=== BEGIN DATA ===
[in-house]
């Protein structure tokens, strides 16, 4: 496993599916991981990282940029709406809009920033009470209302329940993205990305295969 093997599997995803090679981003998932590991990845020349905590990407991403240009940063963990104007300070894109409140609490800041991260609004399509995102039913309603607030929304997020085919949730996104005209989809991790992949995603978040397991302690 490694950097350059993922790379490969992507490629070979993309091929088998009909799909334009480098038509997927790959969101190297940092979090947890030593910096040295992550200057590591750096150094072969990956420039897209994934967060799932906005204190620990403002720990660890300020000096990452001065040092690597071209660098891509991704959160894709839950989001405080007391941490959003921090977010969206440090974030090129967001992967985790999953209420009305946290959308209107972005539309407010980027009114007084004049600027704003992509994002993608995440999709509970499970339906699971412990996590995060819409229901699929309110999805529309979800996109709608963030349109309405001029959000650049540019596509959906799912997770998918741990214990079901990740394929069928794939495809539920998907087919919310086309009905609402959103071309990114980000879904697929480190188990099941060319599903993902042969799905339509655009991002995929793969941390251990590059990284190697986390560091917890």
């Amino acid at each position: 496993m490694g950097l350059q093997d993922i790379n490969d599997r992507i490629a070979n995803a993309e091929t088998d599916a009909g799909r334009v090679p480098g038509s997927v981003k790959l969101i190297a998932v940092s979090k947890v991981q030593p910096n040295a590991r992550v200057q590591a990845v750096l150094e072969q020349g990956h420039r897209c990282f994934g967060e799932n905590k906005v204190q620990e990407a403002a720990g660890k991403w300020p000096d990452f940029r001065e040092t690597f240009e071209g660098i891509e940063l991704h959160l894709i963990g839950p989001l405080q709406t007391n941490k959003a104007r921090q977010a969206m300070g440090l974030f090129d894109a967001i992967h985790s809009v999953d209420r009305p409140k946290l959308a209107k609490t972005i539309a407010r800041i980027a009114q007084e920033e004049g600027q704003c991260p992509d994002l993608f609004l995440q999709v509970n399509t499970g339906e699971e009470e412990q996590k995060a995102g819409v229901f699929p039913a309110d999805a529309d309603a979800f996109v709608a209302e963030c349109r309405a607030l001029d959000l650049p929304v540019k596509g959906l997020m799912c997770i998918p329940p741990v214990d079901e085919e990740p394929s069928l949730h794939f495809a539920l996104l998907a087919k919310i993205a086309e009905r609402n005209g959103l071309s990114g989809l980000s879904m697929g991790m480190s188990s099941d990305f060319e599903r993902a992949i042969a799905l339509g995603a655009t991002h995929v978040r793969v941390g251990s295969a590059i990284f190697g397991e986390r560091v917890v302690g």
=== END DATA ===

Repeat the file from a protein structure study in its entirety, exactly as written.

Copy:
[in-house]
């Protein structure tokens, strides 16, 4: 496993599916991981990282940029709406809009920033009470209302329940993205990305295969 093997599997995803090679981003998932590991990845020349905590990407991403240009940063963990104007300070894109409140609490800041991260609004399509995102039913309603607030929304997020085919949730996104005209989809991790992949995603978040397991302690 490694950097350059993922790379490969992507490629070979993309091929088998009909799909334009480098038509997927790959969101190297940092979090947890030593910096040295992550200057590591750096150094072969990956420039897209994934967060799932906005204190620990403002720990660890300020000096990452001065040092690597071209660098891509991704959160894709839950989001405080007391941490959003921090977010969206440090974030090129967001992967985790999953209420009305946290959308209107972005539309407010980027009114007084004049600027704003992509994002993608995440999709509970499970339906699971412990996590995060819409229901699929309110999805529309979800996109709608963030349109309405001029959000650049540019596509959906799912997770998918741990214990079901990740394929069928794939495809539920998907087919919310086309009905609402959103071309990114980000879904697929480190188990099941060319599903993902042969799905339509655009991002995929793969941390251990590059990284190697986390560091917890």
């Amino acid at each position: 496993m490694g950097l350059q093997d993922i790379n490969d599997r992507i490629a070979n995803a993309e091929t088998d599916a009909g799909r334009v090679p480098g038509s997927v981003k790959l969101i190297a998932v940092s979090k947890v991981q030593p910096n040295a590991r992550v200057q590591a990845v750096l150094e072969q020349g990956h420039r897209c990282f994934g967060e799932n905590k906005v204190q620990e990407a403002a720990g660890k991403w300020p000096d990452f940029r001065e040092t690597f240009e071209g660098i891509e940063l991704h959160l894709i963990g839950p989001l405080q709406t007391n941490k959003a104007r921090q977010a969206m300070g440090l974030f090129d894109a967001i992967h985790s809009v999953d209420r009305p409140k946290l959308a209107k609490t972005i539309a407010r800041i980027a009114q007084e920033e004049g600027q704003c991260p992509d994002l993608f609004l995440q999709v509970n399509t499970g339906e699971e009470e412990q996590k995060a995102g819409v229901f699929p039913a309110d999805a529309d309603a979800f996109v709608a209302e963030c349109r309405a607030l001029d959000l650049p929304v540019k596509g959906l997020m799912c997770i998918p329940p741990v214990d079901e085919e990740p394929s069928l949730h794939f495809a539920l996104l998907a087919k919310i993205a086309e009905r609402n005209g959103l071309s990114g989809l980000s879904m697929g991790m480190s188990s099941d990305f060319e599903r993902a992949i042969a799905l339509g995603a655009t991002h995929v978040r793969v941390g251990s295969a590059i990284f190697g397991e986390r560091v917890v302690g």